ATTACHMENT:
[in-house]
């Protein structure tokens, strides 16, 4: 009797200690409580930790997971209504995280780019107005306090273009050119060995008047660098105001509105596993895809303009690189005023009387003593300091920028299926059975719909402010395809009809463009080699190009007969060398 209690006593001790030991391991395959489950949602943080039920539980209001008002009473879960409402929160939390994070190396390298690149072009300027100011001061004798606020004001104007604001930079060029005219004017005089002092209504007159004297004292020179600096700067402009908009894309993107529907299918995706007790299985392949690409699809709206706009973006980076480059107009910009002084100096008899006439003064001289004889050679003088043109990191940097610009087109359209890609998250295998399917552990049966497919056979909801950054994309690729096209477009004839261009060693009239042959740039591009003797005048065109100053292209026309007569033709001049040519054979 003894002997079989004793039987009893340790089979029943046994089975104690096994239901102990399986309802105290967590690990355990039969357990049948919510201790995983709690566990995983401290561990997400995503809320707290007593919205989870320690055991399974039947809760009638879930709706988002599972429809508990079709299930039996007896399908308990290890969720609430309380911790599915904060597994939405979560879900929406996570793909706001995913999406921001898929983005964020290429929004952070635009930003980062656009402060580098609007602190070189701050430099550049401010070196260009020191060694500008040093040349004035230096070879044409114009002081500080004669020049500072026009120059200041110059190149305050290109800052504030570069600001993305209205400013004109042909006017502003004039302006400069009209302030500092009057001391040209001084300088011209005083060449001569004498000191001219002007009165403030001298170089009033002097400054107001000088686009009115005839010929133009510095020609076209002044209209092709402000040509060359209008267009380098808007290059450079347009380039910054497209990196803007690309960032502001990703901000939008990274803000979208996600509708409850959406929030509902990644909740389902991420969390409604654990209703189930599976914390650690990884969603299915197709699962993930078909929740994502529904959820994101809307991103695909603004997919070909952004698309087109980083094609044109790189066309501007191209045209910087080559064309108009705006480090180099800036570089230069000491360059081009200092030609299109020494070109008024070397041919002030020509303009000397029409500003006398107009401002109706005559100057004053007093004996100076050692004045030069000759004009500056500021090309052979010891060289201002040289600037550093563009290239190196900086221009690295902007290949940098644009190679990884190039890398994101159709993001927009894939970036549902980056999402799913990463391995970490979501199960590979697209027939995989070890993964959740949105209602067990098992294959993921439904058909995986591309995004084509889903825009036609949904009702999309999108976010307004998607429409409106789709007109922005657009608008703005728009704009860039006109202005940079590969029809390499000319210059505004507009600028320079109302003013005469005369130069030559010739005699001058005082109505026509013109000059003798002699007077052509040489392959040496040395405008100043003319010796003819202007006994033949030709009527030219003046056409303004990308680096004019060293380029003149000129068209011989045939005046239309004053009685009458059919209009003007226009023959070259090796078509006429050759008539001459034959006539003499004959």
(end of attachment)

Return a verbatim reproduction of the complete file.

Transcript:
[in-house]
């Protein structure tokens, strides 16, 4: 009797200690409580930790997971209504995280780019107005306090273009050119060995008047660098105001509105596993895809303009690189005023009387003593300091920028299926059975719909402010395809009809463009080699190009007969060398 209690006593001790030991391991395959489950949602943080039920539980209001008002009473879960409402929160939390994070190396390298690149072009300027100011001061004798606020004001104007604001930079060029005219004017005089002092209504007159004297004292020179600096700067402009908009894309993107529907299918995706007790299985392949690409699809709206706009973006980076480059107009910009002084100096008899006439003064001289004889050679003088043109990191940097610009087109359209890609998250295998399917552990049966497919056979909801950054994309690729096209477009004839261009060693009239042959740039591009003797005048065109100053292209026309007569033709001049040519054979 003894002997079989004793039987009893340790089979029943046994089975104690096994239901102990399986309802105290967590690990355990039969357990049948919510201790995983709690566990995983401290561990997400995503809320707290007593919205989870320690055991399974039947809760009638879930709706988002599972429809508990079709299930039996007896399908308990290890969720609430309380911790599915904060597994939405979560879900929406996570793909706001995913999406921001898929983005964020290429929004952070635009930003980062656009402060580098609007602190070189701050430099550049401010070196260009020191060694500008040093040349004035230096070879044409114009002081500080004669020049500072026009120059200041110059190149305050290109800052504030570069600001993305209205400013004109042909006017502003004039302006400069009209302030500092009057001391040209001084300088011209005083060449001569004498000191001219002007009165403030001298170089009033002097400054107001000088686009009115005839010929133009510095020609076209002044209209092709402000040509060359209008267009380098808007290059450079347009380039910054497209990196803007690309960032502001990703901000939008990274803000979208996600509708409850959406929030509902990644909740389902991420969390409604654990209703189930599976914390650690990884969603299915197709699962993930078909929740994502529904959820994101809307991103695909603004997919070909952004698309087109980083094609044109790189066309501007191209045209910087080559064309108009705006480090180099800036570089230069000491360059081009200092030609299109020494070109008024070397041919002030020509303009000397029409500003006398107009401002109706005559100057004053007093004996100076050692004045030069000759004009500056500021090309052979010891060289201002040289600037550093563009290239190196900086221009690295902007290949940098644009190679990884190039890398994101159709993001927009894939970036549902980056999402799913990463391995970490979501199960590979697209027939995989070890993964959740949105209602067990098992294959993921439904058909995986591309995004084509889903825009036609949904009702999309999108976010307004998607429409409106789709007109922005657009608008703005728009704009860039006109202005940079590969029809390499000319210059505004507009600028320079109302003013005469005369130069030559010739005699001058005082109505026509013109000059003798002699007077052509040489392959040496040395405008100043003319010796003819202007006994033949030709009527030219003046056409303004990308680096004019060293380029003149000129068209011989045939005046239309004053009685009458059919209009003007226009023959070259090796078509006429050759008539001459034959006539003499004959």